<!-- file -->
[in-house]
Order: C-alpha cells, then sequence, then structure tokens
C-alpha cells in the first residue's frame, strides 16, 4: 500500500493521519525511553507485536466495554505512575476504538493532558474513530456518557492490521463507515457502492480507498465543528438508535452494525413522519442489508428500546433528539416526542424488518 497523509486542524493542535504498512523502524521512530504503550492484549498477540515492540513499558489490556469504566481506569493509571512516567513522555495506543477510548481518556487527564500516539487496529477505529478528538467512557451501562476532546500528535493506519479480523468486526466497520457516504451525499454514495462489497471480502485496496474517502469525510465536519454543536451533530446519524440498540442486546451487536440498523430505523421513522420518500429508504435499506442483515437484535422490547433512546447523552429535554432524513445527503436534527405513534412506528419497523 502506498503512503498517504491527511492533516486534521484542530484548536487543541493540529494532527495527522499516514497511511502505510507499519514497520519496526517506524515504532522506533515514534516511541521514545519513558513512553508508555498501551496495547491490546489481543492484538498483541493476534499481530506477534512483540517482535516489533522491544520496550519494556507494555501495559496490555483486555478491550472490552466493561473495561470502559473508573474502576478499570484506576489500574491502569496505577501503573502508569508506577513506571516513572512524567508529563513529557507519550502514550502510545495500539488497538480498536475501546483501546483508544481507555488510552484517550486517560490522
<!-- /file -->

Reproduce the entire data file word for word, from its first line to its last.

[in-house]
Order: C-alpha cells, then sequence, then structure tokens
C-alpha cells in the first residue's frame, strides 16, 4: 500500500493521519525511553507485536466495554505512575476504538493532558474513530456518557492490521463507515457502492480507498465543528438508535452494525413522519442489508428500546433528539416526542424488518 497523509486542524493542535504498512523502524521512530504503550492484549498477540515492540513499558489490556469504566481506569493509571512516567513522555495506543477510548481518556487527564500516539487496529477505529478528538467512557451501562476532546500528535493506519479480523468486526466497520457516504451525499454514495462489497471480502485496496474517502469525510465536519454543536451533530446519524440498540442486546451487536440498523430505523421513522420518500429508504435499506442483515437484535422490547433512546447523552429535554432524513445527503436534527405513534412506528419497523 502506498503512503498517504491527511492533516486534521484542530484548536487543541493540529494532527495527522499516514497511511502505510507499519514497520519496526517506524515504532522506533515514534516511541521514545519513558513512553508508555498501551496495547491490546489481543492484538498483541493476534499481530506477534512483540517482535516489533522491544520496550519494556507494555501495559496490555483486555478491550472490552466493561473495561470502559473508573474502576478499570484506576489500574491502569496505577501503573502508569508506577513506571516513572512524567508529563513529557507519550502514550502510545495500539488497538480498536475501546483501546483508544481507555488510552484517550486517560490522